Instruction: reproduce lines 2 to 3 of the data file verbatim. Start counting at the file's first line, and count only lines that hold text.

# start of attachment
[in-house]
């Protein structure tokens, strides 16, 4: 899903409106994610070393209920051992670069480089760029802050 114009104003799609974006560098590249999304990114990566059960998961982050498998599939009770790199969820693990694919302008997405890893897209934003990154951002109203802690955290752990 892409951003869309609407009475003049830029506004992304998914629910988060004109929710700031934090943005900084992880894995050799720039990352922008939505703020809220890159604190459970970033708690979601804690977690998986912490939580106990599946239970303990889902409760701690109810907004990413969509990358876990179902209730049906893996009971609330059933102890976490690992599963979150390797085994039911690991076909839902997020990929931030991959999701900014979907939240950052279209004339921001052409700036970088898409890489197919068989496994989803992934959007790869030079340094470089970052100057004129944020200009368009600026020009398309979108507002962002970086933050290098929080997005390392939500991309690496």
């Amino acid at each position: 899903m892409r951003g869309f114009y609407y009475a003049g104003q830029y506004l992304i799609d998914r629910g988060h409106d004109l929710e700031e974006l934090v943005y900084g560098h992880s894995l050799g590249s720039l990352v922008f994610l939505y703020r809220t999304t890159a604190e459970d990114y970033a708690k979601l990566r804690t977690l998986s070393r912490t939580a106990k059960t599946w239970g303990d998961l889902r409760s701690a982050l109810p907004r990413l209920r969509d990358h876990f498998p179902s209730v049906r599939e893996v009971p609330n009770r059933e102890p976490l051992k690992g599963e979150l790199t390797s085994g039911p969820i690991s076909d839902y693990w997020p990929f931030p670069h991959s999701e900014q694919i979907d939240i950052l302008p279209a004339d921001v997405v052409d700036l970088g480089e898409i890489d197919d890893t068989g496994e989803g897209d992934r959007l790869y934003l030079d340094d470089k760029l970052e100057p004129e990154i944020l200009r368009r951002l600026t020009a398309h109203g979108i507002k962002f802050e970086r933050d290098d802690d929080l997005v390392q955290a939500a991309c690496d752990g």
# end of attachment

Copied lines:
């Protein structure tokens, strides 16, 4: 899903409106994610070393209920051992670069480089760029802050 114009104003799609974006560098590249999304990114990566059960998961982050498998599939009770790199969820693990694919302008997405890893897209934003990154951002109203802690955290752990 892409951003869309609407009475003049830029506004992304998914629910988060004109929710700031934090943005900084992880894995050799720039990352922008939505703020809220890159604190459970970033708690979601804690977690998986912490939580106990599946239970303990889902409760701690109810907004990413969509990358876990179902209730049906893996009971609330059933102890976490690992599963979150390797085994039911690991076909839902997020990929931030991959999701900014979907939240950052279209004339921001052409700036970088898409890489197919068989496994989803992934959007790869030079340094470089970052100057004129944020200009368009600026020009398309979108507002962002970086933050290098929080997005390392939500991309690496």
């Amino acid at each position: 899903m892409r951003g869309f114009y609407y009475a003049g104003q830029y506004l992304i799609d998914r629910g988060h409106d004109l929710e700031e974006l934090v943005y900084g560098h992880s894995l050799g590249s720039l990352v922008f994610l939505y703020r809220t999304t890159a604190e459970d990114y970033a708690k979601l990566r804690t977690l998986s070393r912490t939580a106990k059960t599946w239970g303990d998961l889902r409760s701690a982050l109810p907004r990413l209920r969509d990358h876990f498998p179902s209730v049906r599939e893996v009971p609330n009770r059933e102890p976490l051992k690992g599963e979150l790199t390797s085994g039911p969820i690991s076909d839902y693990w997020p990929f931030p670069h991959s999701e900014q694919i979907d939240i950052l302008p279209a004339d921001v997405v052409d700036l970088g480089e898409i890489d197919d890893t068989g496994e989803g897209d992934r959007l790869y934003l030079d340094d470089k760029l970052e100057p004129e990154i944020l200009r368009r951002l600026t020009a398309h109203g979108i507002k962002f802050e970086r933050d290098d802690d929080l997005v390392q955290a939500a991309c690496d752990g």